Two self-professed outsider candidates have moved toward joining the already crowded field for Oregon's open governorship in 2022.
However, Betsy Johnson and Nick Kristof are planning different routes to qualify for the statewide ballot.
Both routes are challenging.
Johnson plans to run as an independent — not affiliated with any party, including the Independent Party — in a state that has elected only one such governor in 162 years, Julius Meier, in 1930. She has been in the State Legislature for more than 20 years.
The most recent independent candidate to make a showing for governor was Al Mobley, who drew 13% in 1990. His anti-abortion candidacy drew votes away from Republican nominee Dave Frohnmayer and enabled Democrat Barbara Roberts to win.
Kristof has returned to the state of his birth after a 37-year career at The New York Times, where he won two Pulitzer Prizes. He has never run for public office, although he created a campaign committee last week. The most recent Oregon governor not to have held public office before election was Charles Sprague, editor and publisher of the Oregon Statesman (a predecessor of today's Statesman Journal). He won as a Republican in 1938.
Democratic Gov. Kate Brown cannot seek re-election because of term limits. She will have served almost two full terms.
It will be only the third open-seat race for governor in the past 20 years — and the first with no clear favorite.
Johnson will shed her Democratic Party affiliation — she has been a Democratic lawmaker from Scappoose since 2001, and a senator since 2005 — to run unaffiliated with any party. To do so, she will need to muster 23,744 voter signatures, equal to 1% of the Oregon votes cast for president in 2020, by Aug. 16, 2022.
She has sided with Republicans more than any other Democrat in the current Oregon Senate — particularly on issues such as environmental legislation and firearms regulation that resonate differently in her largely rural district than in cities. However, she said she would not be beholden to those she feels have captured the Democratic and Republican parties.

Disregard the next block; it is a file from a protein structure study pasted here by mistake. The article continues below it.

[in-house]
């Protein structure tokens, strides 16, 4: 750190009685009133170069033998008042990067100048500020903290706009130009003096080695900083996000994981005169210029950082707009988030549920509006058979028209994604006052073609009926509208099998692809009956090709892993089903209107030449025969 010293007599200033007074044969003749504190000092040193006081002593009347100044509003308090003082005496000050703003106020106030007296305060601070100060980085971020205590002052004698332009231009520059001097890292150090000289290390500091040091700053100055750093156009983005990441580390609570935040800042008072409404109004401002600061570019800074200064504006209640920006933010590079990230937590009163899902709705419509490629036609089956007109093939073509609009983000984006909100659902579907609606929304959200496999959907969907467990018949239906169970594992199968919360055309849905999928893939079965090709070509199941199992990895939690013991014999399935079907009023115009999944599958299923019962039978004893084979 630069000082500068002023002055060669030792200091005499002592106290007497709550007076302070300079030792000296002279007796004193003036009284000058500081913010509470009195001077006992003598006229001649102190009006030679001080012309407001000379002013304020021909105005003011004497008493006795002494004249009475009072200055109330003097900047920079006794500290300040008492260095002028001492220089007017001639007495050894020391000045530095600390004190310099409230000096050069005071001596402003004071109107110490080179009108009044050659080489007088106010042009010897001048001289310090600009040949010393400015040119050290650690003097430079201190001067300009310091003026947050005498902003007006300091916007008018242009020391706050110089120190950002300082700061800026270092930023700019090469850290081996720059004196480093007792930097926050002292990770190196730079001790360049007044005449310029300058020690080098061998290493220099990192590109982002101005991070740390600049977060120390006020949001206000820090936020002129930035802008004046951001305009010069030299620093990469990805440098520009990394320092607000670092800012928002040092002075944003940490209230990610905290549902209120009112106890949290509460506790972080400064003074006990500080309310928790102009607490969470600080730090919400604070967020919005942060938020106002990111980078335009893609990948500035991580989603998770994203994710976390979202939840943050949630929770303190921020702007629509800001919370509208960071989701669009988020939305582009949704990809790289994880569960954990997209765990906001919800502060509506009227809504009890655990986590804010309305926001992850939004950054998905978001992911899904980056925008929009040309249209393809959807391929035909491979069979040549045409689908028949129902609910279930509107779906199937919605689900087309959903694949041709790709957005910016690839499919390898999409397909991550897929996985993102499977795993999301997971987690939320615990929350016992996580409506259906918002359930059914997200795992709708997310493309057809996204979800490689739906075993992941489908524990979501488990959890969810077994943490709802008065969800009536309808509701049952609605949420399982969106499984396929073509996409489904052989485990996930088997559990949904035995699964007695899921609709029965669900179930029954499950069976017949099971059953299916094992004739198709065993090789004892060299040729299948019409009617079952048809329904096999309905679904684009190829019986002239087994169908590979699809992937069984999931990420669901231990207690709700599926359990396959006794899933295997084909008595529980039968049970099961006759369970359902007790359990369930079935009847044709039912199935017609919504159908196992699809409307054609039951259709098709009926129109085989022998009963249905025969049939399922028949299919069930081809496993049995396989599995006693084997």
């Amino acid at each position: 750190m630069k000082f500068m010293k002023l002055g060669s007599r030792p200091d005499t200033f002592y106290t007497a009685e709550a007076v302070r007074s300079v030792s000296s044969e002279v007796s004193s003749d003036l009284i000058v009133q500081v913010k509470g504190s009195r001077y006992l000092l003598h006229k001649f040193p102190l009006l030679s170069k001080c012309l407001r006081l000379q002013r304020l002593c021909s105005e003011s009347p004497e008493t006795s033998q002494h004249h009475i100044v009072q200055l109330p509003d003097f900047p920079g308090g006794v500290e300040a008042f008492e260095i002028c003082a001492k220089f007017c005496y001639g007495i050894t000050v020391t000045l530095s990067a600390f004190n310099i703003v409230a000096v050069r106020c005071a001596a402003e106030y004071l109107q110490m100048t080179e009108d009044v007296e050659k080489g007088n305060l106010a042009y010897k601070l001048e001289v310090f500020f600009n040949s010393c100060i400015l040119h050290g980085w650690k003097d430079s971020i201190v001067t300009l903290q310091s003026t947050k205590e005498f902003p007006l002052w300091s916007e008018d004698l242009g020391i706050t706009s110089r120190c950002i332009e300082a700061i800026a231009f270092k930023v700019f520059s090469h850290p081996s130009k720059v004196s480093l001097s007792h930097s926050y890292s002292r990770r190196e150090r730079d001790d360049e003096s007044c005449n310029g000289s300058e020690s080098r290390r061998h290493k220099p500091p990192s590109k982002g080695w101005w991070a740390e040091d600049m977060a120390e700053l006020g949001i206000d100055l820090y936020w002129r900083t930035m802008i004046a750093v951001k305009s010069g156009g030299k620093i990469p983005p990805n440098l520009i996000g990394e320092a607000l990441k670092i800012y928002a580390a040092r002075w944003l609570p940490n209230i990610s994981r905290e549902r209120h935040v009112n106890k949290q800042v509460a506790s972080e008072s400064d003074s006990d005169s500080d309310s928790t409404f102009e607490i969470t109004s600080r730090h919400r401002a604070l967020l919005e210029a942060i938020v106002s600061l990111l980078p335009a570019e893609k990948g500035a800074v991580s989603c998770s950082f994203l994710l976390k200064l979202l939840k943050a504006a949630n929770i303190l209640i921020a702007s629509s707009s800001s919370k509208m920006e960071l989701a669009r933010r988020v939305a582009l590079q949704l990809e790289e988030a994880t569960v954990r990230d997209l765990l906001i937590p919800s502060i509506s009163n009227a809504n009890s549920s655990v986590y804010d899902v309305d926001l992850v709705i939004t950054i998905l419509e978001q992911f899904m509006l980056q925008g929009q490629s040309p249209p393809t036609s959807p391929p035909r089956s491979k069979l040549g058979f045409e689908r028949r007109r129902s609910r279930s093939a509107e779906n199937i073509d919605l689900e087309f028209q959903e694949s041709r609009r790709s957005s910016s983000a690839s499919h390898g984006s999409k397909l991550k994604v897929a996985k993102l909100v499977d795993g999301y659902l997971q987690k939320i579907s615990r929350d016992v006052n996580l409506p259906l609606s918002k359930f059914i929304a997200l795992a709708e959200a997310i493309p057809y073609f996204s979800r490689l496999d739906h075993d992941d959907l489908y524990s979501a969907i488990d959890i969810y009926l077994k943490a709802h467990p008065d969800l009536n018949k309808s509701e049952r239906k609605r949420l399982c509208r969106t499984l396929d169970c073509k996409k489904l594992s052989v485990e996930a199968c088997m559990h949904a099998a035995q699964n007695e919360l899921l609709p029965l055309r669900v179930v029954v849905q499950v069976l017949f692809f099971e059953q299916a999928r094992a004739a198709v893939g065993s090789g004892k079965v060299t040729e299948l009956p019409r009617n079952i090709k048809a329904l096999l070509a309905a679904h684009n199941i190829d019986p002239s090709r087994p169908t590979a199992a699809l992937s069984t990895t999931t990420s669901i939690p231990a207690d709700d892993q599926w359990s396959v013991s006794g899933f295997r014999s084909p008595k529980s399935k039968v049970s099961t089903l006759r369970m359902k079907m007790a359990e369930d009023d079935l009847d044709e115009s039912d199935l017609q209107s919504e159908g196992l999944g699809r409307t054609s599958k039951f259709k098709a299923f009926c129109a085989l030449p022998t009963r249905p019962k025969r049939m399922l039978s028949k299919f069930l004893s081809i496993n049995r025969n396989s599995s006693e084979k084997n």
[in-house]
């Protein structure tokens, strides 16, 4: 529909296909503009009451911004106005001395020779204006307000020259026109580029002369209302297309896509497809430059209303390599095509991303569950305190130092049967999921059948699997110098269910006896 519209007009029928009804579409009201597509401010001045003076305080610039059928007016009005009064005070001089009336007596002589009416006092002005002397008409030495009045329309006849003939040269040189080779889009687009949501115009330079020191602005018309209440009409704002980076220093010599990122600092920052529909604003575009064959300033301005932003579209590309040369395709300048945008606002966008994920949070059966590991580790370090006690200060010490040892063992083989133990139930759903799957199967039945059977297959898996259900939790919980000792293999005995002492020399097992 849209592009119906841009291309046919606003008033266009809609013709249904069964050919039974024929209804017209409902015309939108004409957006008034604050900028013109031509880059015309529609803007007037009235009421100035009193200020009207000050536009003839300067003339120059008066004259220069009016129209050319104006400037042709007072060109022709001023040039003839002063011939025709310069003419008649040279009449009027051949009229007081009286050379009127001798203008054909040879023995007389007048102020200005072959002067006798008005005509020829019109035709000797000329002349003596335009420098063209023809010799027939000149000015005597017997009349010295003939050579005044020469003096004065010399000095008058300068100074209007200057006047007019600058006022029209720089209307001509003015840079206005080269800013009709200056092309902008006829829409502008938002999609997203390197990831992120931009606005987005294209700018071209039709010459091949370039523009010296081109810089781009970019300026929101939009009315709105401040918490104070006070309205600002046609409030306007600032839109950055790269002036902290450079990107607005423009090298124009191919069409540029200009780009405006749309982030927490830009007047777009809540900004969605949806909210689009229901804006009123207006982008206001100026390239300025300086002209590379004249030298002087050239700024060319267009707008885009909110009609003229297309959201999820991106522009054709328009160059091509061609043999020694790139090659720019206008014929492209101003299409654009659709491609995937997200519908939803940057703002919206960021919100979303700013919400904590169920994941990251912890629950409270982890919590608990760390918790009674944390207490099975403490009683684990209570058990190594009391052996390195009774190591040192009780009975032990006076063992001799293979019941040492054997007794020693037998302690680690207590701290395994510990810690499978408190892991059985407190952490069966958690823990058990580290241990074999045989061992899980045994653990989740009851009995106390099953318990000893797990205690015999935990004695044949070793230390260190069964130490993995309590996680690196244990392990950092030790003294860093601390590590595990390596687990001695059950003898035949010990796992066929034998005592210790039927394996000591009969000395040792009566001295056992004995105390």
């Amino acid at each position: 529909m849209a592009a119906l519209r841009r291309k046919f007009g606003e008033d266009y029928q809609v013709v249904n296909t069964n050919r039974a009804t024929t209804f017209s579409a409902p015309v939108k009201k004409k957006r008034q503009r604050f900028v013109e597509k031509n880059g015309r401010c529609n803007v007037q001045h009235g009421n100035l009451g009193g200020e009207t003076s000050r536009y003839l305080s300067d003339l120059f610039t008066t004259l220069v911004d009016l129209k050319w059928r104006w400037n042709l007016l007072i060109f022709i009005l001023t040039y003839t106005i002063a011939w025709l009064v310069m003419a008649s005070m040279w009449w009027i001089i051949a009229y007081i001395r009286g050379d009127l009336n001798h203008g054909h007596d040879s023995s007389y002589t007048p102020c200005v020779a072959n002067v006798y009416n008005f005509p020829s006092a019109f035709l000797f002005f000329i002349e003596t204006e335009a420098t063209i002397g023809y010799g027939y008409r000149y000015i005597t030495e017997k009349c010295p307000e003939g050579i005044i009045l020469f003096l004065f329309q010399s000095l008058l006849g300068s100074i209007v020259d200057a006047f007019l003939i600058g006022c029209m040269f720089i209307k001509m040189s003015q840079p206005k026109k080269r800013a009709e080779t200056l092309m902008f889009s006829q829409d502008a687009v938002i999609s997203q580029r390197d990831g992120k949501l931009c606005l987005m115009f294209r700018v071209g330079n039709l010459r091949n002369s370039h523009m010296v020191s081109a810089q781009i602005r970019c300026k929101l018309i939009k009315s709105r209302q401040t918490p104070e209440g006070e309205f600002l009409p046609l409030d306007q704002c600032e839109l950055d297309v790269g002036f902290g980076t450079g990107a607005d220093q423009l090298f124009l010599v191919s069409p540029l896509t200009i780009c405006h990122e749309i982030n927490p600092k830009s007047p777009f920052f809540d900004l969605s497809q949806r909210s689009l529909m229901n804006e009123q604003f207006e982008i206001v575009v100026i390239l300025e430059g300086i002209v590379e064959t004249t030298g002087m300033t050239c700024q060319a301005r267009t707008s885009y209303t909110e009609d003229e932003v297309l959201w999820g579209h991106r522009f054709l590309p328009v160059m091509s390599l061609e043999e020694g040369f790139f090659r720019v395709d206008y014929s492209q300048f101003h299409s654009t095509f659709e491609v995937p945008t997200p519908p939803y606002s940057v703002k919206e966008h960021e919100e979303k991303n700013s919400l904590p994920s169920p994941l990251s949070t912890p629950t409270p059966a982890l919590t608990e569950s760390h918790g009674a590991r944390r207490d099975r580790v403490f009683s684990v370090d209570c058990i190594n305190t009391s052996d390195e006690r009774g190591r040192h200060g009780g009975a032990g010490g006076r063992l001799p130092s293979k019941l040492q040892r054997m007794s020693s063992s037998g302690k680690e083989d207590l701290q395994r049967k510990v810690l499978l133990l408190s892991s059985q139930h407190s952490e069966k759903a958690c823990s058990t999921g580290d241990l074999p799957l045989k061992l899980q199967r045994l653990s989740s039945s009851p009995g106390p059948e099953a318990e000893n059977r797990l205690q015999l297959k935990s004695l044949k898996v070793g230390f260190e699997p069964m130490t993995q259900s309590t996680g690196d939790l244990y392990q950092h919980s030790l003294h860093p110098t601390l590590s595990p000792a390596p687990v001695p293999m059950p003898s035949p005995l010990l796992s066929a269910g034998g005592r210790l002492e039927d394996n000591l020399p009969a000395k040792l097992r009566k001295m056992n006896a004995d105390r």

"Having to choose between another left-wing liberal promising more of the same or a right-wing Trump apologist is no choice at all," she said in her statement last week. "Oregonians deserve better than the excesses and nonsense of the extreme left and radical right."
Johnson, 70, is a businesswoman and pilot.
She founded Transwestern Helicopters in 1978. The company's helicopter division was sold in 1993, and the successor business, Transwestern Aviation, is managed by her husband, John Helm.
She led the Aeronautics Division of the Oregon Department of Transportation from 1993 to 1998. The next year, she played a key role in persuading lawmakers to make it a separate Department of Aviation.
She was elected to the Oregon House in 2000, and was appointed to the Senate in 2005, after Joan Dukes was appointed to the Northwest Power and Conservation Council. She has been re-elected since, and has been Senate co-leader of the Legislature's joint budget committee since 2019. Her current Senate term ends in 2022.
She is the daughter of Samuel Johnson, a sawmill and forest land owner who himself was a Republican in the Oregon House from 1965 to 1979, and mayor of Redmond from 1979 until his death in 1984. Her mother, Becky Johnson, was a philanthropist who was on several state boards.
Meanwhile, Kristof had already taken a leave from The New York Times, where he had worked since 1984, when he formed a campaign committee that will enable him to raise money and hire staff. His Oct. 12 action severed his connection with The Times, which does not allow employees to be candidates for public office.
An Oct. 14 posting by The Times Opinion editor quotes from his resignation letter:
"Precisely because I have a great job, outstanding editors and the best readers, I may be an idiot to leave. But you all know how much I love Oregon, and how much I've been seared by the suffering of old friends there. So I've reluctantly concluded that I should try not only to expose problems but also see if I can fix them directly."
Kristof, 62, grew up on a farm in Yamhill, which he has declared as his residence and has replanted grapes and done other work. He worked summers for a couple of Oregon newspapers, including the Statesman Journal in Salem, before joining The New York Times in 1984. He has won two Pulitzer Prizes — one of them shared with his wife, Sheryl WuDunn, for their reporting from China — and was an opinion columnist since 2001.
He and his wife have written five books, including "Tightrope: Americans Reaching for Hope," which focuses on economic struggles within the United States, as opposed to Asia and international issues highlighted in their other books. "Tightrope" tells the stories of several of Kristof's classmates, now dead or struggling, to illustrate what's wrong and how it can be fixed.
Counting Kristof, eight Democrats and 12 Republicans have created campaign committees, but not all of them have filed official candidacies. The deadline is March 8.
The Oregon Constitution specifies that a governor must be at least age 30 and an Oregon resident at least three years before election, in contrast to legislators, who must be residents of their districts at least one year. The latter requirement is waived during redistricting years. Kristof voted in New York in 2020.
So if Kristof does file as a candidate, the courts could decide his fate.